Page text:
With respect to the second alleged error, the Appellants complained that the arbitrator did not address their following arguments: “(i) the costs paid pursuant to [the Firm’s] Litigation Support Retainer should have been [the Firm’s] costs as a litigant and were improperly diverted to [the Wagema Respondent], and (ii) such costs were not recoverable given the settlement between [the Firm] and the Appellants.”
In response to this argument, the Court noted three key points:
The Court found that the arbitrator had adequately addressed this argument. The arbitrator found that the work done by the Firm pursuant to the Litigation Support Retainer was work that would have had to be done by a law firm representing the Wagema Respondent regardless, and that if other counsel had done the work under the applicable tight timeframe, the cost would have been higher than that paid to the Firm.
The Court found no error in principle, and that the arbitrator was not plainly wrong in his conclusion that the assistance provided by the Firm to the Wagema Respondent and its litigation counsel to bring litigation counsel up to speed and to produce documents was an appropriate expense. The arbitrator was in the best position to make this factual determination.
For arbitration practitioners, Schickedanz is a helpful reminder for parties to specifically turn their minds to the issue of costs when drafting an arbitration agreement and/or Procedural Order #1. In large construction disputes, where costs can (and often do) run several millions of dollars, identifying the limits (if any) on the tribunal’s authority to award costs may have a significant impact. This is particularly true when one considers that in arbitration, the parties will also have to pay the costs of one or three arbitrators, the costs of having an institution administer the arbitration (if the parties so choose), and the costs of any experts the tribunal might retain for itself. This latter set of costs, which do not exist in litigation, can in and of themselves add significant sums to the costs award.
That being said, and contrary to the Court’s observation of commercial arbitration that full indemnity costs are the norm, it is more common in the construction context (where arbitrations typically include a multitude of different disputes) for an award to apportion costs between the parties based on their relative success in the arbitration as well as the manner in which they conducted themselves throughout proceedings (e.g. did they facilitate or obstruct the efficient and economical resolution of the dispute).
Furthermore, and as noted by the Court in Schickedanz, institutional rules will typically stipulate that the costs award will allocate the parties’ “reasonable” legal fees and expenses, such that there are typically safeguards against excessive fees (unless the parties contract out of such provisions). Thus, the costs regime in arbitration is not without guardrails, and it is unusual – albeit possible, as Schickedanz confirms – in practice for costs to be awarded on a full indemnity basis. In the authors’ experience, full indemnity costs in construction arbitrations are highly unusual, which may be attributable to the use of institutions and/or procedural orders stipulating that costs are to be apportioned.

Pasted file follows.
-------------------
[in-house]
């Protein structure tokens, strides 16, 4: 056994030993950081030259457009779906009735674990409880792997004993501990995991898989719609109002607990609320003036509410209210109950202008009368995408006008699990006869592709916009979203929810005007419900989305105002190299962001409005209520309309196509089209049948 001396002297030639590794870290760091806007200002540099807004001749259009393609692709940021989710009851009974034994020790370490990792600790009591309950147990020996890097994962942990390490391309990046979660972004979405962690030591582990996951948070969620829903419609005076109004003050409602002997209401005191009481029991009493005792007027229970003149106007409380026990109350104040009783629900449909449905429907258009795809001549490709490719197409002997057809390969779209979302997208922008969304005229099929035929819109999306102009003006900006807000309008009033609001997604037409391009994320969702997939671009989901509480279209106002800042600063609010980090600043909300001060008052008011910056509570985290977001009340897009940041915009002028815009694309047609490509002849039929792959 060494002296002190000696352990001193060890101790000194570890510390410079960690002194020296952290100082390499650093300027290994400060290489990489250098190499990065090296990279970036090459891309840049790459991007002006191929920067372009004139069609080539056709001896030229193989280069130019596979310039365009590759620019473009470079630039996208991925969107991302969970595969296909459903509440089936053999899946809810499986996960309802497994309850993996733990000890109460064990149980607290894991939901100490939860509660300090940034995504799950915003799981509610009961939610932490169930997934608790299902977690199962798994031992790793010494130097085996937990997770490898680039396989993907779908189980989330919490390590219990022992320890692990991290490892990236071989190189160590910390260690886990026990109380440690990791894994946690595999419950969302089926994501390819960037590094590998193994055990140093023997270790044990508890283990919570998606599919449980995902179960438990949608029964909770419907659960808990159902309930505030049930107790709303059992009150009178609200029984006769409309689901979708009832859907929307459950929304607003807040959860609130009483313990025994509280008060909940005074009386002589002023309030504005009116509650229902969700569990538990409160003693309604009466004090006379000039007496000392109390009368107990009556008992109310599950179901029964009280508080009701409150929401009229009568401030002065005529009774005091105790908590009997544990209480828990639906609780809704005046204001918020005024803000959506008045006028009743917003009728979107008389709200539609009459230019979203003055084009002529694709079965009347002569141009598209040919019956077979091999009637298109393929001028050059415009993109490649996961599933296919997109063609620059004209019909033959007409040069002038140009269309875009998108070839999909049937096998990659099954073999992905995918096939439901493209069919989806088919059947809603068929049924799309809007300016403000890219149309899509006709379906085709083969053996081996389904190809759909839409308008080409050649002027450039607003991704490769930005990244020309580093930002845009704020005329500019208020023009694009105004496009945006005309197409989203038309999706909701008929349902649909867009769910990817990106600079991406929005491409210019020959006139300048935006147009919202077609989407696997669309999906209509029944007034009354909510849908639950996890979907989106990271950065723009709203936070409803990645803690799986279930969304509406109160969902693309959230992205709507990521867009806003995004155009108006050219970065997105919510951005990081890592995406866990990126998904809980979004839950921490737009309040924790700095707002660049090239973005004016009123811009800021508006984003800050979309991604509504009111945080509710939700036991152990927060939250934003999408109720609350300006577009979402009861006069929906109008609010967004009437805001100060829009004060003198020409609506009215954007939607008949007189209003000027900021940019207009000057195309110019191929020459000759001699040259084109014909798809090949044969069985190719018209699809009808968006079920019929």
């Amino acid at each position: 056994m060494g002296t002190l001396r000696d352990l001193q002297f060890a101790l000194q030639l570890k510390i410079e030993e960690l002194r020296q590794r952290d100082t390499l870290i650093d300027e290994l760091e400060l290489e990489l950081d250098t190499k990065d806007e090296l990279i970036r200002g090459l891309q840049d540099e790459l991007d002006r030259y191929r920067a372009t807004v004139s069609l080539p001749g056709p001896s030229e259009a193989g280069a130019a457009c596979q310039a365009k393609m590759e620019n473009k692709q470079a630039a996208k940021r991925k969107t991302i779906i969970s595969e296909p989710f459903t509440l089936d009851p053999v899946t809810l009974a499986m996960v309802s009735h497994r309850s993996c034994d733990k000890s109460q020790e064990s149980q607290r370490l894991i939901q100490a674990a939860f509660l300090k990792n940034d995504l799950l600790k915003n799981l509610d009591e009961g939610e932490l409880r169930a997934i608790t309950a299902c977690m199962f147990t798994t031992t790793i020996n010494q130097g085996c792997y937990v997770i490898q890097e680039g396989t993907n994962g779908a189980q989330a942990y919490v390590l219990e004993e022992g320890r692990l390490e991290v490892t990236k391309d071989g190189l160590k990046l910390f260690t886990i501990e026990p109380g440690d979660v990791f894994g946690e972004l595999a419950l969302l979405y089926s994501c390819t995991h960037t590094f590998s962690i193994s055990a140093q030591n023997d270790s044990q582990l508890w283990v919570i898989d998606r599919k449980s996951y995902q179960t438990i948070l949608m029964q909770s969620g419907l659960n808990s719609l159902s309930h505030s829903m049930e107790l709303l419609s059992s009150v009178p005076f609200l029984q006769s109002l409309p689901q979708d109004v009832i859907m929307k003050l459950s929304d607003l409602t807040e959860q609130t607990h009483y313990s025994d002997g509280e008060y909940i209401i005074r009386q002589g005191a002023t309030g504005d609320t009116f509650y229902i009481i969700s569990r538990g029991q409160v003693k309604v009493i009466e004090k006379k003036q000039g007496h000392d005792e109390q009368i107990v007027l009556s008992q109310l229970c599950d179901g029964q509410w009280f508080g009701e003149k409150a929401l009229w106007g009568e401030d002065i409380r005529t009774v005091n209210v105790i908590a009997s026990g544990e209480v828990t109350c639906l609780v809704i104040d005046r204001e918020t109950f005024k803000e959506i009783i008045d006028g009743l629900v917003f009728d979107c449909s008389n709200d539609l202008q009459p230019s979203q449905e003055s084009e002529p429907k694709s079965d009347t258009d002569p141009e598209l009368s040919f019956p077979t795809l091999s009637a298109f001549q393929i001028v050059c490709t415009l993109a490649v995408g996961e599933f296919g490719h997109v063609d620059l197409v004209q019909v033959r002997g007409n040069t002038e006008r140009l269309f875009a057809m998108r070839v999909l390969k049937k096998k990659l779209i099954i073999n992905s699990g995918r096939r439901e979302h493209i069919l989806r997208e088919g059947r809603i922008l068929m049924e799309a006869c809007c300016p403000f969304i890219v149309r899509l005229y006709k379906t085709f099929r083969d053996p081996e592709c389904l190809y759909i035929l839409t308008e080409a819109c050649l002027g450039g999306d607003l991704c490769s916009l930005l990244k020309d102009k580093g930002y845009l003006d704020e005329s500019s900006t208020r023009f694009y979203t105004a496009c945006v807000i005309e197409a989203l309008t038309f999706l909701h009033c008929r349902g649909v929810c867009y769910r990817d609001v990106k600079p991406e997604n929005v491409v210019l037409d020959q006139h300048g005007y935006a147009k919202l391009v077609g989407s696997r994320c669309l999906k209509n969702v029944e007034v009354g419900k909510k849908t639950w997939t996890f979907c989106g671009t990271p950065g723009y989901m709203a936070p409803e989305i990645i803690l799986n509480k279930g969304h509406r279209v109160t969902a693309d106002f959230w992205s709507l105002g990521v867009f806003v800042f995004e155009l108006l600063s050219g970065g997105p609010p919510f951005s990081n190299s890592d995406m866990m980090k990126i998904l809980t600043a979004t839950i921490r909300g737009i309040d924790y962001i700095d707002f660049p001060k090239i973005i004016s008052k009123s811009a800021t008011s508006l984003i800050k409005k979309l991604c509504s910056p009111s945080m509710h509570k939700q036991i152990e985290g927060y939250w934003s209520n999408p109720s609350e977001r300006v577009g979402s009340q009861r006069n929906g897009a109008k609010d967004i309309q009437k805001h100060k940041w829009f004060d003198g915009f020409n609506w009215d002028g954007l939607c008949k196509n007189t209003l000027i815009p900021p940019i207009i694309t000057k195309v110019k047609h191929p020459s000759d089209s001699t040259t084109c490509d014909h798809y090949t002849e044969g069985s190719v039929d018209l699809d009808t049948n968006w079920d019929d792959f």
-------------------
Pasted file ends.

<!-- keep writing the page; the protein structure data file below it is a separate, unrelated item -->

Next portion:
In any event, as the foregoing makes clear, courts are reluctant to overturn arbitral awards, as decision-makers of first instance (both in litigation and arbitration) are entitled to significant deference on this issue. Despite arbitration generally being understood to offer greater flexibility compared to litigation, this flexibility can in fact cut both ways if parties do not specifically consider how they might be best served by reducing that flexibility.
On the issue of costs, parties will therefore now be acutely aware that courts will often enforce an award functionally the same way as a lower court’s decision. In order for a court to overturn an arbitrator’s costs award, a party must prove that the arbitrator made an error in principle or that the costs award was plainly wrong. As such, parties should ensure that all relevant cost arguments are heard at first instance, even if there is a broad right to appeal (as there was in this case).
Finally, it is significant that the Court recognized that an arbitral costs award may be for all reasonable legal costs for the arbitration. Despite costs commonly being restricted to the partial indemnity or substantial indemnity scale at court, Schickedanz confirms that arbitrators do not have the same restrictions and may award full indemnity in the absence of language to the contrary in the arbitration agreement or procedural order(s) (which may incorporate institutional rules).
In that regard, the outcome of Schickedanz may also be attributable in part to the brevity with which the Arbitration Act deals with the power to award costs, as it simply states that “an arbitral tribunal may award the costs of an arbitration” (emphasis added). As compared to institutional rules that deal with costs more comprehensively (including for example, ADRIC, LCIA, and ICC) and specifically address apportionment on the basis of relative success, the Arbitration Act is much less robust in this regard. Accordingly, Schickedanz reinforces the necessity, as expressed by others in Ontario’s arbitration bar, of updating Ontario’s arbitration legislation on this issue and many others.
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Singleton Reynolds has a longstanding history in alternative dispute resolution, including construction and commercial arbitrations. Our experience in construction-related arbitrations, both domestic and international, is extensive.